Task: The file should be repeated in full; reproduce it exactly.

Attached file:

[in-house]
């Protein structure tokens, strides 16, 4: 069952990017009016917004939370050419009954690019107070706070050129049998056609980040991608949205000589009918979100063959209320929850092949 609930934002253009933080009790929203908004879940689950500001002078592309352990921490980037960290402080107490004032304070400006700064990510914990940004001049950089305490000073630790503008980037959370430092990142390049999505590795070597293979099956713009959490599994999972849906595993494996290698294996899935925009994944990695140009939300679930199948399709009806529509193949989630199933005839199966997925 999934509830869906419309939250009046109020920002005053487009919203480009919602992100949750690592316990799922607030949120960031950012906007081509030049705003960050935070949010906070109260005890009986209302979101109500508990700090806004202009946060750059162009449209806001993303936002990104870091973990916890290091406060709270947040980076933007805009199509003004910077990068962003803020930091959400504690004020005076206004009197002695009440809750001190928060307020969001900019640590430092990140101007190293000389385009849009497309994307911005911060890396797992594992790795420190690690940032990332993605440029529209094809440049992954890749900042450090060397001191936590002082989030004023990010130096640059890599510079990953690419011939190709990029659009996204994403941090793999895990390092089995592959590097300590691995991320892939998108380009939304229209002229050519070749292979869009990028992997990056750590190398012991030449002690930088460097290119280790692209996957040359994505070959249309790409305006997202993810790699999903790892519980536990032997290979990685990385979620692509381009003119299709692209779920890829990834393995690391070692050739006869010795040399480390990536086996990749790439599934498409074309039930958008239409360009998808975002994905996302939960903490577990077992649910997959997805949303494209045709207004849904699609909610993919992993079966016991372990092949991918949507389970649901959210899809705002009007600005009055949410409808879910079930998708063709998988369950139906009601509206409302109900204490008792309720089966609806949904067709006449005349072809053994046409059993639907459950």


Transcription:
[in-house]
């Protein structure tokens, strides 16, 4: 069952990017009016917004939370050419009954690019107070706070050129049998056609980040991608949205000589009918979100063959209320929850092949 609930934002253009933080009790929203908004879940689950500001002078592309352990921490980037960290402080107490004032304070400006700064990510914990940004001049950089305490000073630790503008980037959370430092990142390049999505590795070597293979099956713009959490599994999972849906595993494996290698294996899935925009994944990695140009939300679930199948399709009806529509193949989630199933005839199966997925 999934509830869906419309939250009046109020920002005053487009919203480009919602992100949750690592316990799922607030949120960031950012906007081509030049705003960050935070949010906070109260005890009986209302979101109500508990700090806004202009946060750059162009449209806001993303936002990104870091973990916890290091406060709270947040980076933007805009199509003004910077990068962003803020930091959400504690004020005076206004009197002695009440809750001190928060307020969001900019640590430092990140101007190293000389385009849009497309994307911005911060890396797992594992790795420190690690940032990332993605440029529209094809440049992954890749900042450090060397001191936590002082989030004023990010130096640059890599510079990953690419011939190709990029659009996204994403941090793999895990390092089995592959590097300590691995991320892939998108380009939304229209002229050519070749292979869009990028992997990056750590190398012991030449002690930088460097290119280790692209996957040359994505070959249309790409305006997202993810790699999903790892519980536990032997290979990685990385979620692509381009003119299709692209779920890829990834393995690391070692050739006869010795040399480390990536086996990749790439599934498409074309039930958008239409360009998808975002994905996302939960903490577990077992649910997959997805949303494209045709207004849904699609909610993919992993079966016991372990092949991918949507389970649901959210899809705002009007600005009055949410409808879910079930998708063709998988369950139906009601509206409302109900204490008792309720089966609806949904067709006449005349072809053994046409059993639907459950």